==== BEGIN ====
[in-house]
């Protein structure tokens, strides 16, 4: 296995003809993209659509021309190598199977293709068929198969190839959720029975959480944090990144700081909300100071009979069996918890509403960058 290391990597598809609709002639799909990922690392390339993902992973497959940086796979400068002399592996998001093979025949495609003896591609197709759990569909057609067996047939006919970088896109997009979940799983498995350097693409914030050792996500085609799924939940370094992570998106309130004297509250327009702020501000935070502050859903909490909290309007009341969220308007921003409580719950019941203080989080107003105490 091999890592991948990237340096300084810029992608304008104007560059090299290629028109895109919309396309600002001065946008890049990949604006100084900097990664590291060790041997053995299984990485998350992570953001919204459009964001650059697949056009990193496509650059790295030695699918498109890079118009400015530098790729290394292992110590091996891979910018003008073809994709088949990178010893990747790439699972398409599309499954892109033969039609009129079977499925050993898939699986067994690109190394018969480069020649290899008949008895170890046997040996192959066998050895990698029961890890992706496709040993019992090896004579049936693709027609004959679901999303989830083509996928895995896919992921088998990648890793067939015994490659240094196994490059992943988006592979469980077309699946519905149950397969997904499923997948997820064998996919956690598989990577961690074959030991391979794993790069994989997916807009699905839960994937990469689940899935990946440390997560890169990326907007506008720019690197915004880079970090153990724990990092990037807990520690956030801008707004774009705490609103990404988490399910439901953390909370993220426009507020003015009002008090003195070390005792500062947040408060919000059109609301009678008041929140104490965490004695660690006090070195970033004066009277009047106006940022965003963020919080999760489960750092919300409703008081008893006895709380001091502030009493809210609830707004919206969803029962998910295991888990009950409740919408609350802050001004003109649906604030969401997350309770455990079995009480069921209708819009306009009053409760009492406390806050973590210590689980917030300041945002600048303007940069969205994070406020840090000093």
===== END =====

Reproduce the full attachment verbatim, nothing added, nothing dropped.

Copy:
[in-house]
């Protein structure tokens, strides 16, 4: 296995003809993209659509021309190598199977293709068929198969190839959720029975959480944090990144700081909300100071009979069996918890509403960058 290391990597598809609709002639799909990922690392390339993902992973497959940086796979400068002399592996998001093979025949495609003896591609197709759990569909057609067996047939006919970088896109997009979940799983498995350097693409914030050792996500085609799924939940370094992570998106309130004297509250327009702020501000935070502050859903909490909290309007009341969220308007921003409580719950019941203080989080107003105490 091999890592991948990237340096300084810029992608304008104007560059090299290629028109895109919309396309600002001065946008890049990949604006100084900097990664590291060790041997053995299984990485998350992570953001919204459009964001650059697949056009990193496509650059790295030695699918498109890079118009400015530098790729290394292992110590091996891979910018003008073809994709088949990178010893990747790439699972398409599309499954892109033969039609009129079977499925050993898939699986067994690109190394018969480069020649290899008949008895170890046997040996192959066998050895990698029961890890992706496709040993019992090896004579049936693709027609004959679901999303989830083509996928895995896919992921088998990648890793067939015994490659240094196994490059992943988006592979469980077309699946519905149950397969997904499923997948997820064998996919956690598989990577961690074959030991391979794993790069994989997916807009699905839960994937990469689940899935990946440390997560890169990326907007506008720019690197915004880079970090153990724990990092990037807990520690956030801008707004774009705490609103990404988490399910439901953390909370993220426009507020003015009002008090003195070390005792500062947040408060919000059109609301009678008041929140104490965490004695660690006090070195970033004066009277009047106006940022965003963020919080999760489960750092919300409703008081008893006895709380001091502030009493809210609830707004919206969803029962998910295991888990009950409740919408609350802050001004003109649906604030969401997350309770455990079995009480069921209708819009306009009053409760009492406390806050973590210590689980917030300041945002600048303007940069969205994070406020840090000093």